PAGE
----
We then sat back and enjoyed the evening show. Fuego was in fine form. The first time it erupts it sounds like a thunderstorm rolling in. Porters and guides were unfazed but us newbies were looking around for incoming weather.

Fuego isn’t always so spectacularly active but we were fortunate to be in a showroom cycle. Almost every 15 minutes the volcano showed the world who’s boss by blowing its top, sending lava streaming down its face and ash/rock/clouds rocketing 100 of metres into the sky. It has to be seen in person to be believed and is highly recommended as a way to put perspective on one’s place in the universe..

Fuego showing the world who’s boss

Rivers of molten rock and lava run down Fuego’s face. Sometimes off the N face; sometimes off the S face.


Fuego lightshow earlier in the evening

Just as soon as you think it can’t get any better the sun starts getting closer to the horizon. It backlights the ash and volcanic debris and colours become saturated beyond description


Fuego sunset


It’s not just Fuego but also Agua putting on the lightshow. The south face where this campsite is located is a highly convenient ampitheatre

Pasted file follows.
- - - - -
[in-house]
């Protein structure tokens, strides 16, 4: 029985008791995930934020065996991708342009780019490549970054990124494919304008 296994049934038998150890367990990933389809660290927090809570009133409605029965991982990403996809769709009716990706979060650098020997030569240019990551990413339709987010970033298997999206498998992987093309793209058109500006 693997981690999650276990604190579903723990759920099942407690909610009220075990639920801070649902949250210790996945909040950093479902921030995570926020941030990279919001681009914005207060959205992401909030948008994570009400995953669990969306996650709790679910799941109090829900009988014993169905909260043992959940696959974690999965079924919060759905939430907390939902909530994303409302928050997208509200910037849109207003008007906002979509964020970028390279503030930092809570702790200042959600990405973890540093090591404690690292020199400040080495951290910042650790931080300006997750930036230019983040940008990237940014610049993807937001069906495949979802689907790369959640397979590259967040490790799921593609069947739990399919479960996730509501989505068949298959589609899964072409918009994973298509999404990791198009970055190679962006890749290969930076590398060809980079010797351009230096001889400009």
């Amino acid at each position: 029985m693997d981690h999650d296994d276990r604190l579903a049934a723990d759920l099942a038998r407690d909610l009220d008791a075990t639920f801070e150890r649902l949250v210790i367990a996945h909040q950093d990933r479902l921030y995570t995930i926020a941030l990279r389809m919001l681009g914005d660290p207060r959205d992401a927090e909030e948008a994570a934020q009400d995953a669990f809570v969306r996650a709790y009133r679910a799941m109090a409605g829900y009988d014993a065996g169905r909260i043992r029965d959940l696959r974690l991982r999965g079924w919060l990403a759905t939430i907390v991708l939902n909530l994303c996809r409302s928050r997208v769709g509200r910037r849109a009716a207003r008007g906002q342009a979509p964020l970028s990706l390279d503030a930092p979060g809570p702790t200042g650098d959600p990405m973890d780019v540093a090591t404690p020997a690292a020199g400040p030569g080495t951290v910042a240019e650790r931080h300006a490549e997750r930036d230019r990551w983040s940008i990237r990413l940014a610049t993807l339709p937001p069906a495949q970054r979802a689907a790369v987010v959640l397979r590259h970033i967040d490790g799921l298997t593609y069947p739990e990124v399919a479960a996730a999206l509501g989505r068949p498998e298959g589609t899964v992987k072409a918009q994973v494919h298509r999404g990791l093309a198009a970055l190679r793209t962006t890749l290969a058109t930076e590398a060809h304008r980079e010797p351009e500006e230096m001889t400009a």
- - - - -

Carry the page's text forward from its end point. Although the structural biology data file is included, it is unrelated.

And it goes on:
The Locals, our Porters – Malesio, Alexandre, Jeremios. Alexandre is only 15! He didn’t know it but he carried my beer.


Fuego lightshow continues at night


Fuego nightshow

Then it was time for bed. Old Town Outfitters had ridgerests and heavy 0 degress C sleeping bags and Mountain Hardware three season tents. On this November evening nighttime temperatures were 7 degrees C. The gear provided a restful night with periodic unavoidable reminders that Fuego was active as it continually erupted. Lee woke up early to get night time pictures as the Supermoon set at 2.30am and continued shooting until the rest of the group woke at 4:00am wake up. The porters were already up hustling/bustling and prepping camp for our early morning hike. This 4am start is necessary to give you time to hike the 1.4km and 500m to the summit in the dark and arrive at sunrise; a hike which takes about an hour and a half.